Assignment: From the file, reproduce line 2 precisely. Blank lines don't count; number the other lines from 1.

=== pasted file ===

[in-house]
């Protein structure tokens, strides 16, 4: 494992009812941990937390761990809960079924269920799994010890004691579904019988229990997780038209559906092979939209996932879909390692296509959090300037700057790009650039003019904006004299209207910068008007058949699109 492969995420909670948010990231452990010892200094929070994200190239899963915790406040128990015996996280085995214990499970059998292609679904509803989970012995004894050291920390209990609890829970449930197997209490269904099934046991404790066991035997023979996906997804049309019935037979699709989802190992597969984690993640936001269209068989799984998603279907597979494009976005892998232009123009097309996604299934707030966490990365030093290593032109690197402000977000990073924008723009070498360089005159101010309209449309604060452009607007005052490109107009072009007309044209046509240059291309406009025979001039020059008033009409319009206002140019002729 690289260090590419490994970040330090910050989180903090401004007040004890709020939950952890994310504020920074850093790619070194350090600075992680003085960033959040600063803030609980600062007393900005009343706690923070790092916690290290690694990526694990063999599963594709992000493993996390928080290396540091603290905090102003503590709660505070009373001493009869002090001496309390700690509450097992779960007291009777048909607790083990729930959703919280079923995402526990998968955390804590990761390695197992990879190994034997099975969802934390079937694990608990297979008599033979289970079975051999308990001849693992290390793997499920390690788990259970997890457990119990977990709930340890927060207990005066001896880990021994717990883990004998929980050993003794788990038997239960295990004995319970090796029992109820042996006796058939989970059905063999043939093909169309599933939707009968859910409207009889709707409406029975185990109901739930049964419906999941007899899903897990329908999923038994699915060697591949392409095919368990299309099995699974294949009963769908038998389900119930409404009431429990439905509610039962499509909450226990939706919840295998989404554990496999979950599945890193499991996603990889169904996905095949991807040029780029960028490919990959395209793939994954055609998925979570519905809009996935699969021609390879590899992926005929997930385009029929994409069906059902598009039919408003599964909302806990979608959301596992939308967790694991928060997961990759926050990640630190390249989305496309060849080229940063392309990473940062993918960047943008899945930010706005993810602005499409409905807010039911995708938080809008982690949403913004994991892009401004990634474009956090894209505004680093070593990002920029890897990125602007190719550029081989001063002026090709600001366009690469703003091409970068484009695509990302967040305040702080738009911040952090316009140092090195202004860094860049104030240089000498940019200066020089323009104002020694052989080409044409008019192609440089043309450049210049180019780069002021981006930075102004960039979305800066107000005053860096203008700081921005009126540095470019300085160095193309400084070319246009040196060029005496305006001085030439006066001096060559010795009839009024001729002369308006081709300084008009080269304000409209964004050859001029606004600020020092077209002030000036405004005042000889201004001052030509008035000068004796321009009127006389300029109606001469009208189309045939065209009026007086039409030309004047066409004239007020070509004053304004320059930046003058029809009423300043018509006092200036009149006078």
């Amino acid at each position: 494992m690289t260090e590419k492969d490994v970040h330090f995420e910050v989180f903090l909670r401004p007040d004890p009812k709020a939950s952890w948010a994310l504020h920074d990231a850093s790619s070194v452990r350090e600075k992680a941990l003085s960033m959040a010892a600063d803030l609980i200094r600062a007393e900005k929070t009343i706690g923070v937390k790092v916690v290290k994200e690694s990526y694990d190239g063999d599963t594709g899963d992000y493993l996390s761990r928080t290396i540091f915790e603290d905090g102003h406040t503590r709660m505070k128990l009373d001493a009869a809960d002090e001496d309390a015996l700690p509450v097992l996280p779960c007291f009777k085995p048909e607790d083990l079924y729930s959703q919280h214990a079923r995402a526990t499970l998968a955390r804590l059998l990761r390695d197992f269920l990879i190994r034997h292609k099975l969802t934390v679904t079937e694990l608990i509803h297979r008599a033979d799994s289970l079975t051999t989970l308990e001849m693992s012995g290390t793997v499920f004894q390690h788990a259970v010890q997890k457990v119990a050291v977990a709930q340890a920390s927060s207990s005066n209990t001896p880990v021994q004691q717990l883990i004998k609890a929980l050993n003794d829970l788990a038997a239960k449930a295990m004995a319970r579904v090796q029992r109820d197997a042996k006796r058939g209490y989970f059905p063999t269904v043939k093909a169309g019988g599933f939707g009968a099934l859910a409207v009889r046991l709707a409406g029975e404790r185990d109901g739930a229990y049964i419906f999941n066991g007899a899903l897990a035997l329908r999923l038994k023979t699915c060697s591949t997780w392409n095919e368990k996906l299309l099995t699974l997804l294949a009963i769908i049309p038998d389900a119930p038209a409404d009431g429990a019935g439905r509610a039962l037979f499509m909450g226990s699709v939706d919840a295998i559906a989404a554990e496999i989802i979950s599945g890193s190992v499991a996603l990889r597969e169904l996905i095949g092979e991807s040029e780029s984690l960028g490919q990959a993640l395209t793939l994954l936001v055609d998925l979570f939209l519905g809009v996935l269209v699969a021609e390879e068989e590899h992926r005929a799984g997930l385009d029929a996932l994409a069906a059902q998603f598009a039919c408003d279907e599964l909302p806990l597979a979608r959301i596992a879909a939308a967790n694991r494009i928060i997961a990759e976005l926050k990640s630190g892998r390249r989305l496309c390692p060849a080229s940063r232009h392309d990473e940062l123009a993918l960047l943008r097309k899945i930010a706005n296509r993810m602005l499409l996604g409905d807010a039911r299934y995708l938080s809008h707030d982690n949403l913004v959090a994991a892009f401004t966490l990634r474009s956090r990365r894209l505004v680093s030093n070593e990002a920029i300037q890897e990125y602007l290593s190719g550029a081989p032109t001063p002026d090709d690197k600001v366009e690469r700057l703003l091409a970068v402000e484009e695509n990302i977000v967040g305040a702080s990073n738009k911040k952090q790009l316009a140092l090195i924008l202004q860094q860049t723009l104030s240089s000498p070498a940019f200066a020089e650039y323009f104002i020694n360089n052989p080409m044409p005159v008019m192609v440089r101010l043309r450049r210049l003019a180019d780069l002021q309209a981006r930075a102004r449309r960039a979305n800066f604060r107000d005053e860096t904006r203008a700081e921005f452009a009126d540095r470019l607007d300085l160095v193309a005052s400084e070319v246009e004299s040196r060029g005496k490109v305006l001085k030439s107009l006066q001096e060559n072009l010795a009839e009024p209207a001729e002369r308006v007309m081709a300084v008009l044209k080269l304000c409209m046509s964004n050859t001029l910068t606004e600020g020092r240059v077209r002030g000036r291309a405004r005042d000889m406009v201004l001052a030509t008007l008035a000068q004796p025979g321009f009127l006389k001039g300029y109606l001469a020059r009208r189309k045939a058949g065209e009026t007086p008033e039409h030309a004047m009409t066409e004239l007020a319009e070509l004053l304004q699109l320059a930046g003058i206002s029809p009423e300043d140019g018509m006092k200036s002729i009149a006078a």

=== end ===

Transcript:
């Protein structure tokens, strides 16, 4: 494992009812941990937390761990809960079924269920799994010890004691579904019988229990997780038209559906092979939209996932879909390692296509959090300037700057790009650039003019904006004299209207910068008007058949699109 492969995420909670948010990231452990010892200094929070994200190239899963915790406040128990015996996280085995214990499970059998292609679904509803989970012995004894050291920390209990609890829970449930197997209490269904099934046991404790066991035997023979996906997804049309019935037979699709989802190992597969984690993640936001269209068989799984998603279907597979494009976005892998232009123009097309996604299934707030966490990365030093290593032109690197402000977000990073924008723009070498360089005159101010309209449309604060452009607007005052490109107009072009007309044209046509240059291309406009025979001039020059008033009409319009206002140019002729 690289260090590419490994970040330090910050989180903090401004007040004890709020939950952890994310504020920074850093790619070194350090600075992680003085960033959040600063803030609980600062007393900005009343706690923070790092916690290290690694990526694990063999599963594709992000493993996390928080290396540091603290905090102003503590709660505070009373001493009869002090001496309390700690509450097992779960007291009777048909607790083990729930959703919280079923995402526990998968955390804590990761390695197992990879190994034997099975969802934390079937694990608990297979008599033979289970079975051999308990001849693992290390793997499920390690788990259970997890457990119990977990709930340890927060207990005066001896880990021994717990883990004998929980050993003794788990038997239960295990004995319970090796029992109820042996006796058939989970059905063999043939093909169309599933939707009968859910409207009889709707409406029975185990109901739930049964419906999941007899899903897990329908999923038994699915060697591949392409095919368990299309099995699974294949009963769908038998389900119930409404009431429990439905509610039962499509909450226990939706919840295998989404554990496999979950599945890193499991996603990889169904996905095949991807040029780029960028490919990959395209793939994954055609998925979570519905809009996935699969021609390879590899992926005929997930385009029929994409069906059902598009039919408003599964909302806990979608959301596992939308967790694991928060997961990759926050990640630190390249989305496309060849080229940063392309990473940062993918960047943008899945930010706005993810602005499409409905807010039911995708938080809008982690949403913004994991892009401004990634474009956090894209505004680093070593990002920029890897990125602007190719550029081989001063002026090709600001366009690469703003091409970068484009695509990302967040305040702080738009911040952090316009140092090195202004860094860049104030240089000498940019200066020089323009104002020694052989080409044409008019192609440089043309450049210049180019780069002021981006930075102004960039979305800066107000005053860096203008700081921005009126540095470019300085160095193309400084070319246009040196060029005496305006001085030439006066001096060559010795009839009024001729002369308006081709300084008009080269304000409209964004050859001029606004600020020092077209002030000036405004005042000889201004001052030509008035000068004796321009009127006389300029109606001469009208189309045939065209009026007086039409030309004047066409004239007020070509004053304004320059930046003058029809009423300043018509006092200036009149006078």